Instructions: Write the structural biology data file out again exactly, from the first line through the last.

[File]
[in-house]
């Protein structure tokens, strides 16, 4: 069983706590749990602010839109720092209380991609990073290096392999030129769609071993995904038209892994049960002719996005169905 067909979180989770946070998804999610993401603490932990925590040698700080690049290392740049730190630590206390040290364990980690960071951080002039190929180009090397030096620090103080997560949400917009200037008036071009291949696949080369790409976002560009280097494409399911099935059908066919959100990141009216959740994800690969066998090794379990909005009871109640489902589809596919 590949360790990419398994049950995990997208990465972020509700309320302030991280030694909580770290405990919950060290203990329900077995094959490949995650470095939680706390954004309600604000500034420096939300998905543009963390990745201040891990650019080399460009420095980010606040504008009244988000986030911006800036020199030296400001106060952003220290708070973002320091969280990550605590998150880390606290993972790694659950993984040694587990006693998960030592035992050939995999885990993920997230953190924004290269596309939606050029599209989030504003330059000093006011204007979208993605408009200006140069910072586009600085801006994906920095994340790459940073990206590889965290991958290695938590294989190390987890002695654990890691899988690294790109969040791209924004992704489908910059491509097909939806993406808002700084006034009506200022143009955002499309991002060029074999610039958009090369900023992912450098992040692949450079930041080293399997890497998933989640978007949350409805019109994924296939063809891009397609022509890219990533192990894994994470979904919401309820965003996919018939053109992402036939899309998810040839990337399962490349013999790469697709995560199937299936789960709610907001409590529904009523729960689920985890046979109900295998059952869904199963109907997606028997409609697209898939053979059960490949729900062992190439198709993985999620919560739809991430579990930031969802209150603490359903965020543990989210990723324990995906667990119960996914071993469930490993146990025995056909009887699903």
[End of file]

[in-house]
């Protein structure tokens, strides 16, 4: 069983706590749990602010839109720092209380991609990073290096392999030129769609071993995904038209892994049960002719996005169905 067909979180989770946070998804999610993401603490932990925590040698700080690049290392740049730190630590206390040290364990980690960071951080002039190929180009090397030096620090103080997560949400917009200037008036071009291949696949080369790409976002560009280097494409399911099935059908066919959100990141009216959740994800690969066998090794379990909005009871109640489902589809596919 590949360790990419398994049950995990997208990465972020509700309320302030991280030694909580770290405990919950060290203990329900077995094959490949995650470095939680706390954004309600604000500034420096939300998905543009963390990745201040891990650019080399460009420095980010606040504008009244988000986030911006800036020199030296400001106060952003220290708070973002320091969280990550605590998150880390606290993972790694659950993984040694587990006693998960030592035992050939995999885990993920997230953190924004290269596309939606050029599209989030504003330059000093006011204007979208993605408009200006140069910072586009600085801006994906920095994340790459940073990206590889965290991958290695938590294989190390987890002695654990890691899988690294790109969040791209924004992704489908910059491509097909939806993406808002700084006034009506200022143009955002499309991002060029074999610039958009090369900023992912450098992040692949450079930041080293399997890497998933989640978007949350409805019109994924296939063809891009397609022509890219990533192990894994994470979904919401309820965003996919018939053109992402036939899309998810040839990337399962490349013999790469697709995560199937299936789960709610907001409590529904009523729960689920985890046979109900295998059952869904199963109907997606028997409609697209898939053979059960490949729900062992190439198709993985999620919560739809991430579990930031969802209150603490359903965020543990989210990723324990995906667990119960996914071993469930490993146990025995056909009887699903």